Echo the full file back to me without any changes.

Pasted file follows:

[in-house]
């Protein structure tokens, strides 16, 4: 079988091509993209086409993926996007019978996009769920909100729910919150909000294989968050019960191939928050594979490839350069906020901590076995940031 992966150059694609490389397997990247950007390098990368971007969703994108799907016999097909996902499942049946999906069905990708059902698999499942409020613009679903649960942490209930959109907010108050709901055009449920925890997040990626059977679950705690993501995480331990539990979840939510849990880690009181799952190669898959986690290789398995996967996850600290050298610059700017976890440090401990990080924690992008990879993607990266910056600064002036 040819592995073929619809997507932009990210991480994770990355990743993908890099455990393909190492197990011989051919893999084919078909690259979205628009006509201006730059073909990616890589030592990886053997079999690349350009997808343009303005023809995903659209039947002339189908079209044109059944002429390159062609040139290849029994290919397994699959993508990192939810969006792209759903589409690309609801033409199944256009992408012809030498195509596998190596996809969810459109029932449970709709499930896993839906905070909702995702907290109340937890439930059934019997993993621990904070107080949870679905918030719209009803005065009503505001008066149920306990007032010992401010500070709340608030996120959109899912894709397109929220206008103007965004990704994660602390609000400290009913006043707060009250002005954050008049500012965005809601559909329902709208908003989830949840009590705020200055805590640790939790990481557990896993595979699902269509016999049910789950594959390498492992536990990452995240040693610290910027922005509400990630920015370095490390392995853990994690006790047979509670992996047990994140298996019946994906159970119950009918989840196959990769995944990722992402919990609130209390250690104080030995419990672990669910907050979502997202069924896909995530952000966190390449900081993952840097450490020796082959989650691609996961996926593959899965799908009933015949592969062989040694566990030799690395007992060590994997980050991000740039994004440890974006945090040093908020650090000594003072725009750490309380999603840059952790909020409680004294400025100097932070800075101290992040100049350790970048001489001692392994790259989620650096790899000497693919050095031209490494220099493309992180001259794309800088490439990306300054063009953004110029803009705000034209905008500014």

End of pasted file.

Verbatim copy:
[in-house]
């Protein structure tokens, strides 16, 4: 079988091509993209086409993926996007019978996009769920909100729910919150909000294989968050019960191939928050594979490839350069906020901590076995940031 992966150059694609490389397997990247950007390098990368971007969703994108799907016999097909996902499942049946999906069905990708059902698999499942409020613009679903649960942490209930959109907010108050709901055009449920925890997040990626059977679950705690993501995480331990539990979840939510849990880690009181799952190669898959986690290789398995996967996850600290050298610059700017976890440090401990990080924690992008990879993607990266910056600064002036 040819592995073929619809997507932009990210991480994770990355990743993908890099455990393909190492197990011989051919893999084919078909690259979205628009006509201006730059073909990616890589030592990886053997079999690349350009997808343009303005023809995903659209039947002339189908079209044109059944002429390159062609040139290849029994290919397994699959993508990192939810969006792209759903589409690309609801033409199944256009992408012809030498195509596998190596996809969810459109029932449970709709499930896993839906905070909702995702907290109340937890439930059934019997993993621990904070107080949870679905918030719209009803005065009503505001008066149920306990007032010992401010500070709340608030996120959109899912894709397109929220206008103007965004990704994660602390609000400290009913006043707060009250002005954050008049500012965005809601559909329902709208908003989830949840009590705020200055805590640790939790990481557990896993595979699902269509016999049910789950594959390498492992536990990452995240040693610290910027922005509400990630920015370095490390392995853990994690006790047979509670992996047990994140298996019946994906159970119950009918989840196959990769995944990722992402919990609130209390250690104080030995419990672990669910907050979502997202069924896909995530952000966190390449900081993952840097450490020796082959989650691609996961996926593959899965799908009933015949592969062989040694566990030799690395007992060590994997980050991000740039994004440890974006945090040093908020650090000594003072725009750490309380999603840059952790909020409680004294400025100097932070800075101290992040100049350790970048001489001692392994790259989620650096790899000497693919050095031209490494220099493309992180001259794309800088490439990306300054063009953004110029803009705000034209905008500014």